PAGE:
04/18/2012 4:10PM

Emerald Downs: Cat On Base, Belvoir off to fast start


AUBURN, Wash. – With the sun peeking out and Mount Rainier standing watch above the clubhouse turn, Cat On Base equaled the track record for 5 1/2 furlongs last Saturday at Emerald Downs. The 5-year-old Washington-bred gelding ran the distance in 1:01.37 to tie a mark established by two other horses, and he narrowly missed the North American dirt record of 1:01.03 set by Rule by Force at Yavapai Downs in 2009.

The victory, in a $15,000 claimer for older horses, was the fourth of Cat On Base’s career and easily the most impressive. While the effort was rewarded with a Beyer Speed Figure of just 89 – a substantial discount because the racing surface was super fast – it was 10 points faster than Cat On Base’s previous best.

The victory was welcome relief for trainer Howard Belvoir and a small village of owners that includes Belvoir, his partner, Vicki Potter, and a group of teachers and their friends recruited by Potter under the Rising Star Stable moniker.

An average performance by Cat On Base during his 19-race career has been a top-three finish and a check for about $3,000. For a trainer with a seemingly endless string of horses, and the monumental overhead that goes with it, Cat On Base has been a prized possession for Belvoir and Potter. He pays the bills.

The horse has come a long way since Belvoir picked the then-unnamed colt out of a winter consignment sale before his 2-year-old year. The purchase price was $7,000. After Belvoir’s grandson, Ace, gave the horse his name (“It’s probably from a cartoon or something,” Belvoir said), the trainer enlisted jockey Jennifer Whitaker to work with him in the mornings. Over the course of the past three years, Cat On Base has gone from unruly to willing in his training routine.

“Jennifer did a good job with him. He used to be a head case sometimes, but she’s been real good at getting him to lower his head and train the way he’s supposed to,” Belvoir said. “He used to want to throw his head up over his back and take off real fast. Now he’s under control.”

On March 19, Cat On Base served notice when he worked four furlongs in 46.20 seconds, the fastest move of the day. Belvoir was confident he’d fire a big shot in his first start following a seven-month layoff.

“He’s been training real good, and the track favored the speed a little bit,” Belvoir said. “I didn’t think he’d go that fast, but he runs pretty good fresh and tends to get a little sore later. I knew he’d run good.”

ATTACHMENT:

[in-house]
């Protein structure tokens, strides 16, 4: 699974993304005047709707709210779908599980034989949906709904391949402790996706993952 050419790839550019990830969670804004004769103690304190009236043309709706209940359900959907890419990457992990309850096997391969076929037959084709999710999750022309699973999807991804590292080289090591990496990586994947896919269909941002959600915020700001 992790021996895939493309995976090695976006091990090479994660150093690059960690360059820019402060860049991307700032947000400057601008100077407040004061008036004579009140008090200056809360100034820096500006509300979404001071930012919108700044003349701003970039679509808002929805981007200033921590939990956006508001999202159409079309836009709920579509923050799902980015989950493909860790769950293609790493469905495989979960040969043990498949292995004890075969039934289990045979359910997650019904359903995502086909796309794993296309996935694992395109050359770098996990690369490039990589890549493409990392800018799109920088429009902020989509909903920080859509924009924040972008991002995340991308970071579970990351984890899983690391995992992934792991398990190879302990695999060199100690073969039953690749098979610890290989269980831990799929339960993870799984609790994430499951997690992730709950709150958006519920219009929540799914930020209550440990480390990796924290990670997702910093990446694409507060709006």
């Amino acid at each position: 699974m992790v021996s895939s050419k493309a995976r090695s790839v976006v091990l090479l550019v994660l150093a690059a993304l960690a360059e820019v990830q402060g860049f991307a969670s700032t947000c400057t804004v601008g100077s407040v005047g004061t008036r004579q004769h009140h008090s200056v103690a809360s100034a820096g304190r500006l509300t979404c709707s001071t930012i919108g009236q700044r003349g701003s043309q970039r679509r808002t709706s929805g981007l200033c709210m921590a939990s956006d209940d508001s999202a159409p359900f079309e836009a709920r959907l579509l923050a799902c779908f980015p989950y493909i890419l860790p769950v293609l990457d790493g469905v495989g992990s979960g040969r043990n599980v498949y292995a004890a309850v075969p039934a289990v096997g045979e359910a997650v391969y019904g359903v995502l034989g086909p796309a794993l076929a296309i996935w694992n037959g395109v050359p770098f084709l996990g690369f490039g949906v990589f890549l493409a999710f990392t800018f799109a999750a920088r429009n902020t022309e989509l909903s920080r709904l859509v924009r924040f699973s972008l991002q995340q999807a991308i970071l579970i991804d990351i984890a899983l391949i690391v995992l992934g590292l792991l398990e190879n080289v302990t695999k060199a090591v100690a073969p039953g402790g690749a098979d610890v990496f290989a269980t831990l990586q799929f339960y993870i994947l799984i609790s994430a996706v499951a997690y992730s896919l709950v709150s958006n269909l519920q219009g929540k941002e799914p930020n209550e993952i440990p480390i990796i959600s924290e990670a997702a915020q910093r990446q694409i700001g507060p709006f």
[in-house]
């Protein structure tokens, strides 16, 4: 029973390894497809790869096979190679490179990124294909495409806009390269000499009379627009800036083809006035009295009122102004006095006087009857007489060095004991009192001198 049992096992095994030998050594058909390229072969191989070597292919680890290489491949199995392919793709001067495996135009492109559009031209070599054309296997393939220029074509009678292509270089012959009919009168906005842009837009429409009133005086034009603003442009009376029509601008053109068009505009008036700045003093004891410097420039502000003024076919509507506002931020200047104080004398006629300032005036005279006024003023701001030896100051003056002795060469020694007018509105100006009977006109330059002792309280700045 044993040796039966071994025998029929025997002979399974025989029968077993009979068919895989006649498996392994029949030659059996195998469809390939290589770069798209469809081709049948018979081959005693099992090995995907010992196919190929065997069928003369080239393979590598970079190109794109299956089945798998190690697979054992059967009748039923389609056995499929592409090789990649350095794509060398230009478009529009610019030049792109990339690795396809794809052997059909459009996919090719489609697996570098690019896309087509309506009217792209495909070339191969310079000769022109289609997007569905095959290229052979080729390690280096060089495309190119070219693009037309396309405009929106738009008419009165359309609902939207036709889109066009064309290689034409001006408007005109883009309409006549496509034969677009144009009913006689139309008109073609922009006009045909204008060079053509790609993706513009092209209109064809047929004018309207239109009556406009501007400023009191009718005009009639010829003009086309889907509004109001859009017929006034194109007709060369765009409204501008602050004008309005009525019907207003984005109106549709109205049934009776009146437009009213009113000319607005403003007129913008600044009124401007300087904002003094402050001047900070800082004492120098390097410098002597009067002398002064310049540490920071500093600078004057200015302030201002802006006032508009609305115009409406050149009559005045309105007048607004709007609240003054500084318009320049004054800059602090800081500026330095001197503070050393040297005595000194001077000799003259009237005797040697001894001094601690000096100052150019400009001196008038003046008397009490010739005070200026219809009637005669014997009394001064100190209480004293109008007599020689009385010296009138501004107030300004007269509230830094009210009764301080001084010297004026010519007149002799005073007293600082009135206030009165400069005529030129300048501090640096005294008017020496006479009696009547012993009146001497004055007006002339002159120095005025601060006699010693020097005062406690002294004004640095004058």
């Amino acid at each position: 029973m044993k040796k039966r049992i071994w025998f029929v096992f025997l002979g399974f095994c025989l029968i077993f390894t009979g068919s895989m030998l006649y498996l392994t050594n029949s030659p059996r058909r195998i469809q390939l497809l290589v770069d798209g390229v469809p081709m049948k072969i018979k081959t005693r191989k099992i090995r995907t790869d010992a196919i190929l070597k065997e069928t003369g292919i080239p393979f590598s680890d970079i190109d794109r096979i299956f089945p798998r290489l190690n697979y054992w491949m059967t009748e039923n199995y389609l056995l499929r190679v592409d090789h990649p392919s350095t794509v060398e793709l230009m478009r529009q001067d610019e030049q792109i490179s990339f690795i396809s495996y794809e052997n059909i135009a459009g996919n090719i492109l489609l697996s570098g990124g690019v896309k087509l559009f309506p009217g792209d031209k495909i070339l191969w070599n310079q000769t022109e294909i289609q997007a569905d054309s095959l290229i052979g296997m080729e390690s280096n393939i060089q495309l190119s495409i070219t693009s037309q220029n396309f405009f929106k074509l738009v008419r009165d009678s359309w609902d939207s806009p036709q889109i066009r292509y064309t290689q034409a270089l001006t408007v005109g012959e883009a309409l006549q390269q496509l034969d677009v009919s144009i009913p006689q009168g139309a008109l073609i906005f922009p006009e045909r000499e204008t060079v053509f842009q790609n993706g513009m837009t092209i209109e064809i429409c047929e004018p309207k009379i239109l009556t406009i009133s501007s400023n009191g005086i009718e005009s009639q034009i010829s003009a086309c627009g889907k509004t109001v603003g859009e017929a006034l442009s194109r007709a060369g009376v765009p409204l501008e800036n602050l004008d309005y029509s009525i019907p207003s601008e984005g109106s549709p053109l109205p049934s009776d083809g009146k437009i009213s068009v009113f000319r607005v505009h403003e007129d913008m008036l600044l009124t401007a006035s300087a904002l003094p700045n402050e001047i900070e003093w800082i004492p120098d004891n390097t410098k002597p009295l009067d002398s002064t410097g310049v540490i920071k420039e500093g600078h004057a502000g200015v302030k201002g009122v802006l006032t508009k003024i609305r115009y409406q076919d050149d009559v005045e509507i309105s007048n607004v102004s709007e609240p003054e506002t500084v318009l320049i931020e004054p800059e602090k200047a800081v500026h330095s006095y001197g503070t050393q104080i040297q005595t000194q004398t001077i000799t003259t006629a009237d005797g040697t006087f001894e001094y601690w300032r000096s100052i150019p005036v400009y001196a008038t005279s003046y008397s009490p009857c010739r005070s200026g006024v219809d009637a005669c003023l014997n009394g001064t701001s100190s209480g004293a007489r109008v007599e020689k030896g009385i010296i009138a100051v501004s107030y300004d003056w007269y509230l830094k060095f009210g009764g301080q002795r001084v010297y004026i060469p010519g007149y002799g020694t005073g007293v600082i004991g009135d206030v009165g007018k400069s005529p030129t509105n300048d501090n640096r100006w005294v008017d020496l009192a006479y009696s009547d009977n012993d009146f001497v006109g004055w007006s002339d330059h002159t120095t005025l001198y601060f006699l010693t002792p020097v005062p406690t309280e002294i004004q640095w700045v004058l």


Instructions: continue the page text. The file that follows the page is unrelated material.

Cat On Base benefitted from the scratch of Howmuchisit, a shipper from Santa Anita who was expected to set a breakneck pace. With Howmuchisit out of the way, Cat On Base and Whitaker enjoyed easy access to the lead. They skipped through fractions 21.60, 43.97 and 55.30 seconds en route to the 1:01.37 clocking.

Converted to fifths of a second, the official time of 1:01 1/5 equaled the track record set by Willie the Cat in 2004 and equaled by The Great Face in 2007. Emerald converted its timing system from fifths to hundredths of seconds in 2011.

The Emerald racing surface had been lightning fast in the couple of weeks before Cat On Base’s record run. But according to Belvoir, that doesn’t mean track superintendent Wayne Damron should do anything to slow it.

“The track has been great,” Belvoir said. “I just hope they don’t change it. When you see fast times across the board, there’s some bounce to the track. When some horses are running fast, and some slow, it’s got no bounce. The surface favors speed, but what track doesn’t anymore.”

Belvoir won with five of his 22 starters during the three-day opening weekend. That’s puts him on the improbable pace to win 135 races while sending out 594 starters during the 81-day stand. The sample size is small, of course, but around the Emerald Downs backside, it’s taken for granted that Belvoir will lead in number of starters. He saddled 315 horses during an 82-day meeting in 2011, 101 more than any other trainer.

Belvoir said he has 60 horses housed at Emerald Downs, with another handful at a training center. He remains mindful of the dwindling horse population and the need to fill races. That explains why he was so busy last weekend, running a bunch of sharp horses, but also a few who weren’t ready for their best but were needed to make a race go.

“This industry is in serious trouble, and if we want to do it, you have to make some concessions,” Belvoir said. “I’ve always told my kids, if you take something out of the business, you better put something back in. That’s how I run things.”

“I don’t like to sit in the barn, anyway,” he said. “I don’t think owners do, either, and I own most of mine.”